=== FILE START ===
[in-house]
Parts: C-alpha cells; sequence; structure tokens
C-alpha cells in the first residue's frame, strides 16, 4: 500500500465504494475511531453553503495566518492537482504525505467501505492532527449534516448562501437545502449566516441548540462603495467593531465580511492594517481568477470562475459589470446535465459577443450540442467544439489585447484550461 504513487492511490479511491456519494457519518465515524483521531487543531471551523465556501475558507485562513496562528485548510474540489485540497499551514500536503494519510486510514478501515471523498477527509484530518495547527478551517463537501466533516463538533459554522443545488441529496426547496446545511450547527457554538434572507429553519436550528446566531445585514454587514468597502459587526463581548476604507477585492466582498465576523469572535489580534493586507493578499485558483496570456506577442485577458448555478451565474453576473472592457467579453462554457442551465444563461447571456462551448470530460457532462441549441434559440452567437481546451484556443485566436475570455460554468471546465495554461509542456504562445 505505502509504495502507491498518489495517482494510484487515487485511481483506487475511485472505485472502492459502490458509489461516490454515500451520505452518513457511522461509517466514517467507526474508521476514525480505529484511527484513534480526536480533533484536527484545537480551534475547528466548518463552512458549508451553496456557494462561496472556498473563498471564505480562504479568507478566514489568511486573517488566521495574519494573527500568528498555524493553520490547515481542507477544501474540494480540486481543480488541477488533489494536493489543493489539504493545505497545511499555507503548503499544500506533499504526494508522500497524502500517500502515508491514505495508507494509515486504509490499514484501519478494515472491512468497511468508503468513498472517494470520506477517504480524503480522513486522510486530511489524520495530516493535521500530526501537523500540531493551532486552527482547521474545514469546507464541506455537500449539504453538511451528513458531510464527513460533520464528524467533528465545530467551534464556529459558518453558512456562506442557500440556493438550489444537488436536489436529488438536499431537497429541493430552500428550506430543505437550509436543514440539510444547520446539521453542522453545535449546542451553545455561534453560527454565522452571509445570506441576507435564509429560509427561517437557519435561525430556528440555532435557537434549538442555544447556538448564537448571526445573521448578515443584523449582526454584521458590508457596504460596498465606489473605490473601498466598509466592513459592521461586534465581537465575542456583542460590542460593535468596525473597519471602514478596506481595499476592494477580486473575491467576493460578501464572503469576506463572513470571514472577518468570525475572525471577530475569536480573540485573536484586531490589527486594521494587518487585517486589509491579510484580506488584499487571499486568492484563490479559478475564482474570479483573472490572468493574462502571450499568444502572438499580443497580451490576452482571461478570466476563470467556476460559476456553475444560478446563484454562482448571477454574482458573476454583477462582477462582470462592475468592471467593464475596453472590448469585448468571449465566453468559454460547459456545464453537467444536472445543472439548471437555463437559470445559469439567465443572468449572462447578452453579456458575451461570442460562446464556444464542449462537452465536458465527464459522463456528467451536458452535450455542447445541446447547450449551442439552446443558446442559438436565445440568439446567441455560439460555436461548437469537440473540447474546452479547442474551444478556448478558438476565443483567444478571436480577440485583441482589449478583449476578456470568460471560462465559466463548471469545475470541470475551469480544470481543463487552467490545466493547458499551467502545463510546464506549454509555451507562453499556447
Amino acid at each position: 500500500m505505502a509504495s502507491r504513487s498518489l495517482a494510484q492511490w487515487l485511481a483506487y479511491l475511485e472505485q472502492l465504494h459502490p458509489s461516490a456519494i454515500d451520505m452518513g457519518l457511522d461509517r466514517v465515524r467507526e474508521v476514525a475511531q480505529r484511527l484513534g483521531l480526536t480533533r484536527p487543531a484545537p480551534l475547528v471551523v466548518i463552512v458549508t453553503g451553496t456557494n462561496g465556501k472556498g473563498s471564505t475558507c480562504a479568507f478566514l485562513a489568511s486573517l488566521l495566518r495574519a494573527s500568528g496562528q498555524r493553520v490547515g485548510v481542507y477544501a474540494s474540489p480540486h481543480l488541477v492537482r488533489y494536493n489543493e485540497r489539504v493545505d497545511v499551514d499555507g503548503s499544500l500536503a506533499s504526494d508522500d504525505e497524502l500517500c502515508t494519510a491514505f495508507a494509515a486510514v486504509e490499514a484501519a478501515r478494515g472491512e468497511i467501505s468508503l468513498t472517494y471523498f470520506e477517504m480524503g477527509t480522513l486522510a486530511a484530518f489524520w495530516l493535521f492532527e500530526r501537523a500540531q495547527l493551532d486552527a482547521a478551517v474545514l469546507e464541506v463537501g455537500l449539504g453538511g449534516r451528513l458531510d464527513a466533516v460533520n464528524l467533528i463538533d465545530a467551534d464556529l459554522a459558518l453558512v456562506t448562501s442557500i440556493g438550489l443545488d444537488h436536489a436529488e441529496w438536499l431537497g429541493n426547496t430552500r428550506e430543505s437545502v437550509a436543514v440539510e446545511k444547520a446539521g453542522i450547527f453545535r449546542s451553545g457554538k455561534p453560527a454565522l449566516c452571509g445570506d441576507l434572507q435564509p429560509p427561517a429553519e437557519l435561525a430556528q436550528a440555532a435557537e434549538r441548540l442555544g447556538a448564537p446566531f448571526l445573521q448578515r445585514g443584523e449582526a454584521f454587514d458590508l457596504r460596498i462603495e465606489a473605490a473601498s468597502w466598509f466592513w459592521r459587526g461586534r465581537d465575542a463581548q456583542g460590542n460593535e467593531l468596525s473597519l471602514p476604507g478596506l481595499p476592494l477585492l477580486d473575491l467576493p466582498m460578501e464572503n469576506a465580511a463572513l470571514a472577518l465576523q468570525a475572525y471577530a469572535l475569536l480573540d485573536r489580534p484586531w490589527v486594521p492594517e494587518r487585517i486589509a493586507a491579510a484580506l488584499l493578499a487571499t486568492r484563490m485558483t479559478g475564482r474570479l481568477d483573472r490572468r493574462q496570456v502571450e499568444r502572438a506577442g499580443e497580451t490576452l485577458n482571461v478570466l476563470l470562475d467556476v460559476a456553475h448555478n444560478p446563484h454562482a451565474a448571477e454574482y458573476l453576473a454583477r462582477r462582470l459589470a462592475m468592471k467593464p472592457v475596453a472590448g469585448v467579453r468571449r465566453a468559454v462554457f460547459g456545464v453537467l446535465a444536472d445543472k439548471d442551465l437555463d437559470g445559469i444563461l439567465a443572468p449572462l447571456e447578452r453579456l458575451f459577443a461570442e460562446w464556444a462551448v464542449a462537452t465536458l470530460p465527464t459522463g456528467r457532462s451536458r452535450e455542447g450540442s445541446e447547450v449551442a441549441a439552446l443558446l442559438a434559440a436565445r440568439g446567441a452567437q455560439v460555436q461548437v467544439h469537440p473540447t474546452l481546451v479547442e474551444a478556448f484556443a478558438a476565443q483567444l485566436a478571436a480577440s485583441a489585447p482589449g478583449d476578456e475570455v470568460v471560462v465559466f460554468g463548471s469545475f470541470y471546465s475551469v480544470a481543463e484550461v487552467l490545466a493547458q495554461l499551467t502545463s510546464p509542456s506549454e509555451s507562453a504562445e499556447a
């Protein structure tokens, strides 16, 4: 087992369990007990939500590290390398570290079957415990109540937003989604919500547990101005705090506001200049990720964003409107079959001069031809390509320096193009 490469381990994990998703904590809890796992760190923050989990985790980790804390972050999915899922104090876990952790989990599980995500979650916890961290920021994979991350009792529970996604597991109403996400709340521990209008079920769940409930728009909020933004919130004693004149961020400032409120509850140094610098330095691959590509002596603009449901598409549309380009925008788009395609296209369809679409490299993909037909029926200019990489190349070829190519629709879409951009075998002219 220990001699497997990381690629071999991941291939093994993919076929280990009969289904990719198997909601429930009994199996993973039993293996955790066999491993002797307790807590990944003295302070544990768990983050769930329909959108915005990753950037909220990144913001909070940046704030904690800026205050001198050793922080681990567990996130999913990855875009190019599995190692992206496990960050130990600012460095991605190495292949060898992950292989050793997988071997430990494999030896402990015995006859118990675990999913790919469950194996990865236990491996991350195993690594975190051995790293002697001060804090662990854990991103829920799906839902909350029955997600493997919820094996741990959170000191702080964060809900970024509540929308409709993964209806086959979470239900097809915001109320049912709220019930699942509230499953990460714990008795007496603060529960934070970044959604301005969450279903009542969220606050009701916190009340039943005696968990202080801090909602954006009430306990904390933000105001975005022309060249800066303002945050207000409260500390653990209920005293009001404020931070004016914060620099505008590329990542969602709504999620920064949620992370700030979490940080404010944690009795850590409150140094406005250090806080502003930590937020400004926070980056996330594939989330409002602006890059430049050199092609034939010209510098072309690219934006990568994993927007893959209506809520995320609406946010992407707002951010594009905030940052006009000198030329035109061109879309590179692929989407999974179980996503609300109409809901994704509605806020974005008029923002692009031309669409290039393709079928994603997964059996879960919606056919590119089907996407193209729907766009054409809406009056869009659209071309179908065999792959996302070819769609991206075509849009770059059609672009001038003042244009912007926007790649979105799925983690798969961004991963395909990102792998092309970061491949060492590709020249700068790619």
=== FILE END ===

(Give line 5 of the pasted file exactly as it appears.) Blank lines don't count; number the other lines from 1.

């Protein structure tokens, strides 16, 4: 087992369990007990939500590290390398570290079957415990109540937003989604919500547990101005705090506001200049990720964003409107079959001069031809390509320096193009 490469381990994990998703904590809890796992760190923050989990985790980790804390972050999915899922104090876990952790989990599980995500979650916890961290920021994979991350009792529970996604597991109403996400709340521990209008079920769940409930728009909020933004919130004693004149961020400032409120509850140094610098330095691959590509002596603009449901598409549309380009925008788009395609296209369809679409490299993909037909029926200019990489190349070829190519629709879409951009075998002219 220990001699497997990381690629071999991941291939093994993919076929280990009969289904990719198997909601429930009994199996993973039993293996955790066999491993002797307790807590990944003295302070544990768990983050769930329909959108915005990753950037909220990144913001909070940046704030904690800026205050001198050793922080681990567990996130999913990855875009190019599995190692992206496990960050130990600012460095991605190495292949060898992950292989050793997988071997430990494999030896402990015995006859118990675990999913790919469950194996990865236990491996991350195993690594975190051995790293002697001060804090662990854990991103829920799906839902909350029955997600493997919820094996741990959170000191702080964060809900970024509540929308409709993964209806086959979470239900097809915001109320049912709220019930699942509230499953990460714990008795007496603060529960934070970044959604301005969450279903009542969220606050009701916190009340039943005696968990202080801090909602954006009430306990904390933000105001975005022309060249800066303002945050207000409260500390653990209920005293009001404020931070004016914060620099505008590329990542969602709504999620920064949620992370700030979490940080404010944690009795850590409150140094406005250090806080502003930590937020400004926070980056996330594939989330409002602006890059430049050199092609034939010209510098072309690219934006990568994993927007893959209506809520995320609406946010992407707002951010594009905030940052006009000198030329035109061109879309590179692929989407999974179980996503609300109409809901994704509605806020974005008029923002692009031309669409290039393709079928994603997964059996879960919606056919590119089907996407193209729907766009054409809406009056869009659209071309179908065999792959996302070819769609991206075509849009770059059609672009001038003042244009912007926007790649979105799925983690798969961004991963395909990102792998092309970061491949060492590709020249700068790619």